Majority of Canadians want climate plan that keeps regional economies strong, poll suggests
A majority of Canadians believe that when it comes to developing a strategy to fight climate change, a top priority should be ensuring all regions of the country benefit from a strong economy, a new survey suggests.
But the study also indicates there are notable differences between regions as to whether meeting international greenhouse gas reduction targets, or preventing job losses in the oil and gas industry, should be a priority.
Meeting the targets ranks more highly in the rest of the country than in oil-producing provinces like Alberta, Saskatchewan and Newfoundland and Labrador. On the other hand, the Environics Institute poll found that preventing oilpatch job losses was a lower priority in Quebec, Manitoba and British Columbia.
“These differences are not ones that pit the West against the rest of the country, as some of the biggest differences of opinion on this question lie within the West itself,” says the Confederation of Tomorrow survey, prepared for a group of six public policy think tanks that conduct an annual survey on a variety of issues.
The consortium includes the Environics Institute for Survey Research, the Canada West Foundation and the Institute for Research on Public Policy, among others.
The study includes a survey of 5,814 Canadians conducted online in the provinces between Jan. 25 and Feb. 17, and online and by phone in the territories between Jan. 25 and March 1.
The poll asked respondents to rank a list of 10 objectives as a “high,” “medium,” “low” or “not a priority at all” for Canada, when developing a strategy to fight climate change.
At the top of the list, 62 per cent of those polled ranked “ensuring that all regions of Canada benefit from a strong economy” as a high priority, followed by “keeping taxes low” at 46 per cent.
Making sure Canadian businesses stay competitive with the U.S. was third, with 45 per cent deeming it a high priority.
In fourth, 41 per cent of respondents said it should be a high priority for Canada to meet the greenhouse gas reduction targets it agreed to in international agreements like the Paris Agreement on Climate Change.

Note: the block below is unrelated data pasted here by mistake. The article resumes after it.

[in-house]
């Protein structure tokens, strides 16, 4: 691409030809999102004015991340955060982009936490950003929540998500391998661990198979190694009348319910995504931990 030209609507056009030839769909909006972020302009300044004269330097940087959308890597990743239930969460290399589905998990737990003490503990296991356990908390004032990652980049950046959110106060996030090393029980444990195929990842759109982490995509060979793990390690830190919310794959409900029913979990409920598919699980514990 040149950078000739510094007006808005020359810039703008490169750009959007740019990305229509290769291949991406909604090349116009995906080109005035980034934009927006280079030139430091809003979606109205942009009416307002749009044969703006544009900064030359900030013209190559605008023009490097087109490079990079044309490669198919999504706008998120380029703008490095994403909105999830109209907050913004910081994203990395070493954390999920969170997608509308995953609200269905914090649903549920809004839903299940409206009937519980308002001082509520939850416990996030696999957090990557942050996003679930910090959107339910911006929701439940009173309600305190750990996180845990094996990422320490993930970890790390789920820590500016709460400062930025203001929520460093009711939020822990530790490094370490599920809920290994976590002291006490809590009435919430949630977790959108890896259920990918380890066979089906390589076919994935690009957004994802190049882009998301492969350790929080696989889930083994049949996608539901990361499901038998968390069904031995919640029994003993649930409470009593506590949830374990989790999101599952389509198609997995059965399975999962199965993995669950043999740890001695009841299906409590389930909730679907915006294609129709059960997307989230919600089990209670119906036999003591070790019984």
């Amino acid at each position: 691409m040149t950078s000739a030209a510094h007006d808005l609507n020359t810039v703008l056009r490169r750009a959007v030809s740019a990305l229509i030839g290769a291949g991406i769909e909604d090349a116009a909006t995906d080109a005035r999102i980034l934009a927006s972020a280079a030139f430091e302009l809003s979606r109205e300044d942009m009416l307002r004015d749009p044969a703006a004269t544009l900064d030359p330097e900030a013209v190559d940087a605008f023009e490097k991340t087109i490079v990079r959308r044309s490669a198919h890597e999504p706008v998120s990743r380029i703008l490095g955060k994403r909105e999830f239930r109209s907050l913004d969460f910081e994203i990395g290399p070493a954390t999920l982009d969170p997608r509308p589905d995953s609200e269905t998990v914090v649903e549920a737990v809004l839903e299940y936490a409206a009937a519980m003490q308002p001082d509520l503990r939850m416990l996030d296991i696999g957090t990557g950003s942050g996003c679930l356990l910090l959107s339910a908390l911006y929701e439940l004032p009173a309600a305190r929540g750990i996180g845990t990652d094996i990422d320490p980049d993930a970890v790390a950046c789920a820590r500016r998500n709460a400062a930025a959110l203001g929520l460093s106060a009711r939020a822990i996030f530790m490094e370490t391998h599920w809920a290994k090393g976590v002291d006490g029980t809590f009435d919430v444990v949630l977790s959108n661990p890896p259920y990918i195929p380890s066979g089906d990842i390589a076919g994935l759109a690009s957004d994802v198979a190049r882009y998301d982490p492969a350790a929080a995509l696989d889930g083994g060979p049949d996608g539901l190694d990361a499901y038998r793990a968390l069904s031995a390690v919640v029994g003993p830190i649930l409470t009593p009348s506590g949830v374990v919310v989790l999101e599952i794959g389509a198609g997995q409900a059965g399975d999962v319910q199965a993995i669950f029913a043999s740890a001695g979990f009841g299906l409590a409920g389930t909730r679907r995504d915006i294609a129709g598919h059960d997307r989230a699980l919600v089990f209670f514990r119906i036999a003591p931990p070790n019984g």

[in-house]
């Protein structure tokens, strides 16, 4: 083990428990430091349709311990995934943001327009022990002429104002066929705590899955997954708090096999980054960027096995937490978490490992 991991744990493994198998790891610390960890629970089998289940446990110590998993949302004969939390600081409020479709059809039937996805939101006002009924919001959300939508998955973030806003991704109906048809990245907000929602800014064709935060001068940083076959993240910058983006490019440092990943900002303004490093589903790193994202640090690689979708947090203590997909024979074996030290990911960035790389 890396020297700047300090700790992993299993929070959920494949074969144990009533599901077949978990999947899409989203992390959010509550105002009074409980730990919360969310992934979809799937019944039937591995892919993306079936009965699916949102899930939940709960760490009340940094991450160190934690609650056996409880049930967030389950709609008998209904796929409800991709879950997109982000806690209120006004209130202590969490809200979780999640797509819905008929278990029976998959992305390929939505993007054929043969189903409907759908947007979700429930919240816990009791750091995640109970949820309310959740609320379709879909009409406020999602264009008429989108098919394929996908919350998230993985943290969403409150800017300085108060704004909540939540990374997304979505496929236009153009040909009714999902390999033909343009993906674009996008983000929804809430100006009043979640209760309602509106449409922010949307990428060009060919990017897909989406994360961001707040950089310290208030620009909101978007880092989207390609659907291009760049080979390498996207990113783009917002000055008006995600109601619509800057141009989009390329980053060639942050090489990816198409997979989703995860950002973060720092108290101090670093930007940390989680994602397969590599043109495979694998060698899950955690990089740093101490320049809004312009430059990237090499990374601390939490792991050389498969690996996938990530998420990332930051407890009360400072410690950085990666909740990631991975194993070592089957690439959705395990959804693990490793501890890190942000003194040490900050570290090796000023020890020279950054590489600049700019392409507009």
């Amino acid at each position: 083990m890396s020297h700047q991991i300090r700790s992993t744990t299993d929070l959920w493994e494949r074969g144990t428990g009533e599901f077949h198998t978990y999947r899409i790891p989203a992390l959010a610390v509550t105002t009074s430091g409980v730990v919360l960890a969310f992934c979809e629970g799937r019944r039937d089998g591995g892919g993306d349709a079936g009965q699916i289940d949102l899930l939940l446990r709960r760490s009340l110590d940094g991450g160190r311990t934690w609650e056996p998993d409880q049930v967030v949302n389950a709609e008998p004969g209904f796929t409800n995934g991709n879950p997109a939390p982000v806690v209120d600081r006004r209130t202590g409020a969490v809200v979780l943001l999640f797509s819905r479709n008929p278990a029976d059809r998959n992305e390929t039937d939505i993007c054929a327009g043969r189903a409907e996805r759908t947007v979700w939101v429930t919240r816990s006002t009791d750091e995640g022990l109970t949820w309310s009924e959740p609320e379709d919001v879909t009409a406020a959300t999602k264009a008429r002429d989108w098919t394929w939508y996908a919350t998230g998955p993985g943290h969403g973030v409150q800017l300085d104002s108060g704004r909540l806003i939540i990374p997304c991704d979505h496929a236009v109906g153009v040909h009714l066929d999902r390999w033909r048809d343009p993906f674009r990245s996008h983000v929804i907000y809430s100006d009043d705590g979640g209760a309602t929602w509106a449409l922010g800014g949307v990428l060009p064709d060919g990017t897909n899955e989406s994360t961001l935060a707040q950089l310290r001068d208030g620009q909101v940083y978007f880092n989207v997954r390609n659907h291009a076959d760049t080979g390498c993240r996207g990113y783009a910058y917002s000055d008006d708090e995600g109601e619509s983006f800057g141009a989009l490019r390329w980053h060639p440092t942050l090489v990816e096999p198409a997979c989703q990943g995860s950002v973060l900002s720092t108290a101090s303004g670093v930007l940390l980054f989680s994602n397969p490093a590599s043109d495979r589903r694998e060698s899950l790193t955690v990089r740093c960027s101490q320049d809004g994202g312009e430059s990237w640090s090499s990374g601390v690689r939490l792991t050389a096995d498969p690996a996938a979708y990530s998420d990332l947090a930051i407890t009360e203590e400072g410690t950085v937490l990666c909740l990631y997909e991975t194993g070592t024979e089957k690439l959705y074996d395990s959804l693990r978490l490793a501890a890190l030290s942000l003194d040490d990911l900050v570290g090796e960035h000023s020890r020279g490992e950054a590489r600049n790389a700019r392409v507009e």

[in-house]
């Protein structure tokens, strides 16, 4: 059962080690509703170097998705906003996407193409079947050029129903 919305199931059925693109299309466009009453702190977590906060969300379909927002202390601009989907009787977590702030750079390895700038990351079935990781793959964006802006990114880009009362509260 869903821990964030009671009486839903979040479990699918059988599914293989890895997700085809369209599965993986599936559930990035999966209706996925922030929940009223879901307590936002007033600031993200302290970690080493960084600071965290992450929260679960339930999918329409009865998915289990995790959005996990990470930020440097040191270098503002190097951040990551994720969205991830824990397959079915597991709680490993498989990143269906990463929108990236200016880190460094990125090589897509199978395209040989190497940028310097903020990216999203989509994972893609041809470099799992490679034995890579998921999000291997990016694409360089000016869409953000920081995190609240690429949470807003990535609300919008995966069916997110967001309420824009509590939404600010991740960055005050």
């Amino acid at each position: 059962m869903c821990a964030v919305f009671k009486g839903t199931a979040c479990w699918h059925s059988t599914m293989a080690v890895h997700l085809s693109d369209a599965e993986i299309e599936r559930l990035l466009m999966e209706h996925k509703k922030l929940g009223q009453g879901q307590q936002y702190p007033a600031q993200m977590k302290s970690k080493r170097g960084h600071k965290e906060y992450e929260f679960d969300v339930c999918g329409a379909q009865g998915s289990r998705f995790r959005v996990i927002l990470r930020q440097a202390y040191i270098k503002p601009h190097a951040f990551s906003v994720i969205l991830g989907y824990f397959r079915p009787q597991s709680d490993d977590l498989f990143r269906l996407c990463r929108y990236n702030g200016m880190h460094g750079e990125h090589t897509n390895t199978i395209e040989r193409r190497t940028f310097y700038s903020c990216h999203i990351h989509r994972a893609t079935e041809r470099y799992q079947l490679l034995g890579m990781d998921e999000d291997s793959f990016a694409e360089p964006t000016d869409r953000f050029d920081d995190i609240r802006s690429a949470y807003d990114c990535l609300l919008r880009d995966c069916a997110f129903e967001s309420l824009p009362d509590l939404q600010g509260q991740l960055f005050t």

“But there are significant regional differences as to the priority that should be accorded to meeting international greenhouse gas reduction targets, or to preventing job losses in the oil and gas industry,” the report said.
Overall, preventing job losses in the oil and gas industry was ranked as a high priority by 31 per cent of respondents, but with pronounced regional differences.
“These results expose the conundrum that lies at the heart of the issues of climate change and energy resource management in Canada,” the study says.
“In principle, Canadians in all parts of the country wish to see the economy in each region thrive as the country combats climate change.
“In practice, many of those areas more dependent on the oil and gas industry believe that this includes protecting jobs in this sector, while many Canadians in other parts of the country are less sure.”
The survey found those most likely to agree that protecting oil and gas jobs should be a high priority in plans to fight climate change were from the North (51 per cent), Alberta (44 per cent) and Newfoundland and Labrador (41 per cent).
Those least likely to agree were residents of Quebec (22 per cent), Manitoba (26 per cent) and B.C. (28 per cent).
“This is a tough country to govern because these different priorities are real — and they’re based on very different and very real contexts,” Colleen Collins, vice-president of the Canada West Foundation, said in an interview.
“I think that is the challenge of running Canada, fundamentally.”
Nationally, respondents appear evenly split on whether protecting the environment is more important than protecting jobs, with 46 per cent agreeing that protecting the environment is more important, while 45 per cent disagree.
Half of respondents would support a “gradual” phase-out of fossil fuels as a way to combat climate change so those who work in industries like oil and gas aren’t suddenly put out of work.
On the other hand, less than a fifth — 17 per cent — support an approach that would phase out fossil fuel use “as quickly as possible” even if that meant putting people out of a job.
Nineteen per cent of those polled favour protecting the jobs of people who work in industries like oil and gas, and not worrying so much about phasing out the use of fossil fuels.
Andrew Parkin, executive director of the Environics Institute for Survey Research, said the poll shows that while there are differences, Canadians are not necessarily as divided as they might think.
“When we talk about priorities in developing the strategy to fight climate change, the No. 1 choice in each part of the country … is addressing climate change in a way that still keeps the economy of every region of the country strong,” Parkin said in an interview.
He said it’s also important to remember not to lean on stereotypes, as not all Albertans or Quebecers think one way.
“If we stand back from it [we] realize that these are difficult issues for everyone to work through,” Parkin said.
“Finding a way to balance environmental and economic priorities — if it was simple, we would have done it already. And so recognizing that we’re all kind of in this conundrum and in this common journey together,I think that could be helpful, including recognizing that there’s differences everywhere.”